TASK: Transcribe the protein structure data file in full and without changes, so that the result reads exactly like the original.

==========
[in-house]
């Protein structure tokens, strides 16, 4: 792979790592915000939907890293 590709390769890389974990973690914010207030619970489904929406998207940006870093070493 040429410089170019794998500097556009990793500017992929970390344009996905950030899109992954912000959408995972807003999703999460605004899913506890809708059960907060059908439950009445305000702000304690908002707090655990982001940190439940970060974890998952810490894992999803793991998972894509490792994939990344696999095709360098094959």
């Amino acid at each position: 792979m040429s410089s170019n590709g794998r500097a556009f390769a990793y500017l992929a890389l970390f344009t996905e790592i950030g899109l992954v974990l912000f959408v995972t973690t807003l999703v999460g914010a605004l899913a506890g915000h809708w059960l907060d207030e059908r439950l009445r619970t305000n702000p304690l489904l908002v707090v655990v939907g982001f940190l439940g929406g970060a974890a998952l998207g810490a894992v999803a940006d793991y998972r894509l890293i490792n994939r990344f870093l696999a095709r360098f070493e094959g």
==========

[in-house]
């Protein structure tokens, strides 16, 4: 792979790592915000939907890293 590709390769890389974990973690914010207030619970489904929406998207940006870093070493 040429410089170019794998500097556009990793500017992929970390344009996905950030899109992954912000959408995972807003999703999460605004899913506890809708059960907060059908439950009445305000702000304690908002707090655990982001940190439940970060974890998952810490894992999803793991998972894509490792994939990344696999095709360098094959």
């Amino acid at each position: 792979m040429s410089s170019n590709g794998r500097a556009f390769a990793y500017l992929a890389l970390f344009t996905e790592i950030g899109l992954v974990l912000f959408v995972t973690t807003l999703v999460g914010a605004l899913a506890g915000h809708w059960l907060d207030e059908r439950l009445r619970t305000n702000p304690l489904l908002v707090v655990v939907g982001f940190l439940g929406g970060a974890a998952l998207g810490a894992v999803a940006d793991y998972r894509l890293i490792n994939r990344f870093l696999a095709r360098f070493e094959g």